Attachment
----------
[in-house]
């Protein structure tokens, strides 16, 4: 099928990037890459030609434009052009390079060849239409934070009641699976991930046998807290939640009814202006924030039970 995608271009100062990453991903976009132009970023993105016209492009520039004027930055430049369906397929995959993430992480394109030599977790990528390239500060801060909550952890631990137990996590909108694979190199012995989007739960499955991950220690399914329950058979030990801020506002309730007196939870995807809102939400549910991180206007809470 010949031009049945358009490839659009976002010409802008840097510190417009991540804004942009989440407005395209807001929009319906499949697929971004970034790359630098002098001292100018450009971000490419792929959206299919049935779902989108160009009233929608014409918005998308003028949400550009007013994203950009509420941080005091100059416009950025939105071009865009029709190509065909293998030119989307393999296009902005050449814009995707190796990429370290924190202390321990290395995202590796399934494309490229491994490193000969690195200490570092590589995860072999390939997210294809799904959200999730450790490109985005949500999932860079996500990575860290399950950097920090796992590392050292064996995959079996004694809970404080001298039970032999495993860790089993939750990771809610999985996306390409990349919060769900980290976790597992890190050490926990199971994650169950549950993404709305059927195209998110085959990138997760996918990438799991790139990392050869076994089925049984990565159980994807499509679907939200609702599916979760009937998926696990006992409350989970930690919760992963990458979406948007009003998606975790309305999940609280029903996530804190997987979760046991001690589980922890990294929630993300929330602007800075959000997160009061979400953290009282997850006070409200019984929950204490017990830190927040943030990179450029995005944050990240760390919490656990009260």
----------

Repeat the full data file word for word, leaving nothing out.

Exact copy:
[in-house]
């Protein structure tokens, strides 16, 4: 099928990037890459030609434009052009390079060849239409934070009641699976991930046998807290939640009814202006924030039970 995608271009100062990453991903976009132009970023993105016209492009520039004027930055430049369906397929995959993430992480394109030599977790990528390239500060801060909550952890631990137990996590909108694979190199012995989007739960499955991950220690399914329950058979030990801020506002309730007196939870995807809102939400549910991180206007809470 010949031009049945358009490839659009976002010409802008840097510190417009991540804004942009989440407005395209807001929009319906499949697929971004970034790359630098002098001292100018450009971000490419792929959206299919049935779902989108160009009233929608014409918005998308003028949400550009007013994203950009509420941080005091100059416009950025939105071009865009029709190509065909293998030119989307393999296009902005050449814009995707190796990429370290924190202390321990290395995202590796399934494309490229491994490193000969690195200490570092590589995860072999390939997210294809799904959200999730450790490109985005949500999932860079996500990575860290399950950097920090796992590392050292064996995959079996004694809970404080001298039970032999495993860790089993939750990771809610999985996306390409990349919060769900980290976790597992890190050490926990199971994650169950549950993404709305059927195209998110085959990138997760996918990438799991790139990392050869076994089925049984990565159980994807499509679907939200609702599916979760009937998926696990006992409350989970930690919760992963990458979406948007009003998606975790309305999940609280029903996530804190997987979760046991001690589980922890990294929630993300929330602007800075959000997160009061979400953290009282997850006070409200019984929950204490017990830190927040943030990179450029995005944050990240760390919490656990009260």